It’s no longer that the mainstream merely “flirts” with the far right; today, it openly courts it.

In a recent study of the use of the far-right term “Islamo-leftist” (currently used to tar oppositional academics), the French National Centre for Scientific Research studied more than 290 million tweets with political connotations posted since 2016, and found that it was associated with terms such as “traitor, enemy of the republic, immorality, corruption, as well as menace, insecurity, danger, alliance with the enemy and … compromise with radical Islamism”.

All of these far-right themes have been rehashed repeatedly by senior government ministers. The centre’s conclusion was unabashed: “According to our measurements, the ministers of the government have succeeded in doing in four months what the extreme right has struggled to do in more than four years.”

Blatant Islamophobia

While Macron has sought to pass some of the most worrying bills in modern French history, the left has been almost entirely absent with regards to the blatant Islamophobia running through them. In fact, many on the left don’t even recognise it exists.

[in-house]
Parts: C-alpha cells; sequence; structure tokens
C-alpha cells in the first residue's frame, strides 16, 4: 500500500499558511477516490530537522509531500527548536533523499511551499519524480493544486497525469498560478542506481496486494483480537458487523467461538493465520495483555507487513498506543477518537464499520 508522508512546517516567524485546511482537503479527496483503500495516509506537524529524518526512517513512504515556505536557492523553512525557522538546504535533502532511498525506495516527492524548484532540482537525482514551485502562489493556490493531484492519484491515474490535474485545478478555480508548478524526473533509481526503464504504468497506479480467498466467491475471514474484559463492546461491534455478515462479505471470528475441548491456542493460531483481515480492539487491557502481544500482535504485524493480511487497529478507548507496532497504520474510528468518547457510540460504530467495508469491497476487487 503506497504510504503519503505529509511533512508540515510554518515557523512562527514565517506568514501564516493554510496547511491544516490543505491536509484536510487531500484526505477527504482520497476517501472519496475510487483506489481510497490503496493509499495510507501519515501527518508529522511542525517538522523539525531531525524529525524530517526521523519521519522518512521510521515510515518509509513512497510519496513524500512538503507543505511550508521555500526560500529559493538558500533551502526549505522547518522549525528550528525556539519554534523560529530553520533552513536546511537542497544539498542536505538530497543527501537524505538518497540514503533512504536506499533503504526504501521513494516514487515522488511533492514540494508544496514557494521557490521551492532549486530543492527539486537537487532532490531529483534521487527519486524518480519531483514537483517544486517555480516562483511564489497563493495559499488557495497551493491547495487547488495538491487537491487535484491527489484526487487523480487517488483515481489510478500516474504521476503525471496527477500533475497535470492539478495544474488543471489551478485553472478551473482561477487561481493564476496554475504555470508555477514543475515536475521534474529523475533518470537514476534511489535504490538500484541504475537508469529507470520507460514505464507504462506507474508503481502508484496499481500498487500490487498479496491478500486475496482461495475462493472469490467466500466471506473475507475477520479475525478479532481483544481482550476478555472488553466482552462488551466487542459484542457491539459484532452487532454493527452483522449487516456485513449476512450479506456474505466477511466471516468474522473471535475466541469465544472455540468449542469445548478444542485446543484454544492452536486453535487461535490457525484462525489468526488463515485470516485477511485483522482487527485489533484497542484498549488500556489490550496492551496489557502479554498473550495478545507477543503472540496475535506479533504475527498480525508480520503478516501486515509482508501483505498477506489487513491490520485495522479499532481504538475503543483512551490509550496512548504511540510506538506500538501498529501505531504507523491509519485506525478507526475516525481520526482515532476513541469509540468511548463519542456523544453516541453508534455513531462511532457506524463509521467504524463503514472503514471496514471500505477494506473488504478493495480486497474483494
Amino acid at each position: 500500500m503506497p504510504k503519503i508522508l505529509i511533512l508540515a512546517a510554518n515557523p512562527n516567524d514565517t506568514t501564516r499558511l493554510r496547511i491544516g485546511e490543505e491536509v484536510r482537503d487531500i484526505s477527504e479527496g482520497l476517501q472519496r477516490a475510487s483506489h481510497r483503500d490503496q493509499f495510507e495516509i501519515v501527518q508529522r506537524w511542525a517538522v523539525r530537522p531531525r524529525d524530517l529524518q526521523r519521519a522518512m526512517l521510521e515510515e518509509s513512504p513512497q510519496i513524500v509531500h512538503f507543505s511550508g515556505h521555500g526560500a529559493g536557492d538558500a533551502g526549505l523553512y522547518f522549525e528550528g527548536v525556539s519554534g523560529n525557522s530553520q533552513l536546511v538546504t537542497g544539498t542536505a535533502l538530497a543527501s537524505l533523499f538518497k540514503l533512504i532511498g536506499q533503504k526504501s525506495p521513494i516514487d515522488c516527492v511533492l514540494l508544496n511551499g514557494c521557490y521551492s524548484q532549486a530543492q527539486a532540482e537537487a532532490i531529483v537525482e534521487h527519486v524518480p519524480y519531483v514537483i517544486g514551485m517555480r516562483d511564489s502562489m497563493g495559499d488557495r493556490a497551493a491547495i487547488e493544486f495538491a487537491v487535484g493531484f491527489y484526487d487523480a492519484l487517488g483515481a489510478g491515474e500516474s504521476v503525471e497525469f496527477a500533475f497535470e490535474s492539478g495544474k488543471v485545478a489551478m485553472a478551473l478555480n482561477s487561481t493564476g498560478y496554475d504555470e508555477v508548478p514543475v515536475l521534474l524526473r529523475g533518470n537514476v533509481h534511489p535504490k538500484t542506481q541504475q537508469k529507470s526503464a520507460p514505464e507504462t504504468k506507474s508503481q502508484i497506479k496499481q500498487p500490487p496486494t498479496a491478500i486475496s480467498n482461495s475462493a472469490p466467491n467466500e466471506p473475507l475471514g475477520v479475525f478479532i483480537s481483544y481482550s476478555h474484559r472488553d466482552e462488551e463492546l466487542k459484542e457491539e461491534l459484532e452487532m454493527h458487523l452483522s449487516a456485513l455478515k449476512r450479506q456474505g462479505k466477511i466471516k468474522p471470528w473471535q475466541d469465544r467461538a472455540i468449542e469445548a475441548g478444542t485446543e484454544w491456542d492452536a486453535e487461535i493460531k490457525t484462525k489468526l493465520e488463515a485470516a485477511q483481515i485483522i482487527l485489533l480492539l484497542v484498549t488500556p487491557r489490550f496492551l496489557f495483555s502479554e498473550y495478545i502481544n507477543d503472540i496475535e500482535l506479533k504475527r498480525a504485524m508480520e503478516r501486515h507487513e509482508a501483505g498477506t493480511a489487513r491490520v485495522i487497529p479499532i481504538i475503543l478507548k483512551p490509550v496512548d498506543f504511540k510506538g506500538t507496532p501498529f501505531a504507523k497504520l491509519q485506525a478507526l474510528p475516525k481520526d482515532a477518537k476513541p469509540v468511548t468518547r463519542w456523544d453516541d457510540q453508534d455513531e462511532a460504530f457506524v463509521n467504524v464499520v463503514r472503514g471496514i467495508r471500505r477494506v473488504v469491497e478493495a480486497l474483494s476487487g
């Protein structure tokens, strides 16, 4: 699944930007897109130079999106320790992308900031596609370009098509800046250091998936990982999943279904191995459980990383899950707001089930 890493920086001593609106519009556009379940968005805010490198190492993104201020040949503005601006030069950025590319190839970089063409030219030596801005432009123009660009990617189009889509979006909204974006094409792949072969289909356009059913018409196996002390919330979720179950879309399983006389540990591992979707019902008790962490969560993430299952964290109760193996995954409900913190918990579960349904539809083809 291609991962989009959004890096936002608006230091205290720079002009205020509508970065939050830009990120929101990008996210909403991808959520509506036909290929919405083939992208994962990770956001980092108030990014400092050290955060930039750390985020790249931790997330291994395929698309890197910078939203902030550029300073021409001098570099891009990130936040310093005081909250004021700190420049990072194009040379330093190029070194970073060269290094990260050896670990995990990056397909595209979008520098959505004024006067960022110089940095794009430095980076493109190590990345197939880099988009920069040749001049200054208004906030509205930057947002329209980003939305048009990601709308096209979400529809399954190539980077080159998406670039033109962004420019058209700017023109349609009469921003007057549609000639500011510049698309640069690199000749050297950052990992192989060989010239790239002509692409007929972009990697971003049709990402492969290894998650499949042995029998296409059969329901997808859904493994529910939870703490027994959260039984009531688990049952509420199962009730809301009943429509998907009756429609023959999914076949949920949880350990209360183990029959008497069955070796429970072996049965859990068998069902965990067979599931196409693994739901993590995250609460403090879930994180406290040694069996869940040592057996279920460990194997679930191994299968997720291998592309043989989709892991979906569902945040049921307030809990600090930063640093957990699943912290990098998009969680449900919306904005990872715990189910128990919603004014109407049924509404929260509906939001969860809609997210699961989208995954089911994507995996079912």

This year, despite warnings from human rights groups that the government’s proposed “separatism” bill would lead to further discrimination against Muslims, parties across the political spectrum voted to support it. The Socialist Party went so far as to say the bill “avoids the trap of stigmatising a whole religion”.

Today in France, Islamophobia represents a political consensus, leaving French Muslim citizens politically disenfranchised amid a growing focus on their faith as a political battleground and rising discrimination.

There will be no 'Republican front' to counter the far right - just a scramble to mop up as many of its themes as possible by a pusillanimous political class